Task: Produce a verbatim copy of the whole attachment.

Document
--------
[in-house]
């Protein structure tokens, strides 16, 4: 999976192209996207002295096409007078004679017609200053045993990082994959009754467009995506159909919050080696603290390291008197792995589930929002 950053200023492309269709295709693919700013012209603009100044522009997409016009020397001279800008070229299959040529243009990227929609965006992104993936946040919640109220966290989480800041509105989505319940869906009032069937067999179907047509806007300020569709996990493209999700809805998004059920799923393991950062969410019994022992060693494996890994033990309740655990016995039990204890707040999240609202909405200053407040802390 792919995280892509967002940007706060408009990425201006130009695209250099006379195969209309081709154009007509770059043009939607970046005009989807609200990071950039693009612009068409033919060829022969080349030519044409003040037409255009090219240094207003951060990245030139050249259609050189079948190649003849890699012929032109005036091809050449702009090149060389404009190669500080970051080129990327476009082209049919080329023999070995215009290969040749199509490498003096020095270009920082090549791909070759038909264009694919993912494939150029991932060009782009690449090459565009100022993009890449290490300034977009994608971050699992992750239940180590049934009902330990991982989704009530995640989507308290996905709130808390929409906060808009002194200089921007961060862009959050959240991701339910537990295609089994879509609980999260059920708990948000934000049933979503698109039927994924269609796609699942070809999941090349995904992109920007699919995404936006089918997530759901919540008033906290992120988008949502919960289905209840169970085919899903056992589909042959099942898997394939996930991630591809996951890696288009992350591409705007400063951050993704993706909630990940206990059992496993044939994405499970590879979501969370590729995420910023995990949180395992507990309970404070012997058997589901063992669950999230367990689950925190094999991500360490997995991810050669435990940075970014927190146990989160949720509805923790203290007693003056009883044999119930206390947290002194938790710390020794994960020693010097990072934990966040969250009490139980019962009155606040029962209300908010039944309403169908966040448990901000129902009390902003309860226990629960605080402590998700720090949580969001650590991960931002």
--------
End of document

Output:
[in-house]
């Protein structure tokens, strides 16, 4: 999976192209996207002295096409007078004679017609200053045993990082994959009754467009995506159909919050080696603290390291008197792995589930929002 950053200023492309269709295709693919700013012209603009100044522009997409016009020397001279800008070229299959040529243009990227929609965006992104993936946040919640109220966290989480800041509105989505319940869906009032069937067999179907047509806007300020569709996990493209999700809805998004059920799923393991950062969410019994022992060693494996890994033990309740655990016995039990204890707040999240609202909405200053407040802390 792919995280892509967002940007706060408009990425201006130009695209250099006379195969209309081709154009007509770059043009939607970046005009989807609200990071950039693009612009068409033919060829022969080349030519044409003040037409255009090219240094207003951060990245030139050249259609050189079948190649003849890699012929032109005036091809050449702009090149060389404009190669500080970051080129990327476009082209049919080329023999070995215009290969040749199509490498003096020095270009920082090549791909070759038909264009694919993912494939150029991932060009782009690449090459565009100022993009890449290490300034977009994608971050699992992750239940180590049934009902330990991982989704009530995640989507308290996905709130808390929409906060808009002194200089921007961060862009959050959240991701339910537990295609089994879509609980999260059920708990948000934000049933979503698109039927994924269609796609699942070809999941090349995904992109920007699919995404936006089918997530759901919540008033906290992120988008949502919960289905209840169970085919899903056992589909042959099942898997394939996930991630591809996951890696288009992350591409705007400063951050993704993706909630990940206990059992496993044939994405499970590879979501969370590729995420910023995990949180395992507990309970404070012997058997589901063992669950999230367990689950925190094999991500360490997995991810050669435990940075970014927190146990989160949720509805923790203290007693003056009883044999119930206390947290002194938790710390020794994960020693010097990072934990966040969250009490139980019962009155606040029962209300908010039944309403169908966040448990901000129902009390902003309860226990629960605080402590998700720090949580969001650590991960931002």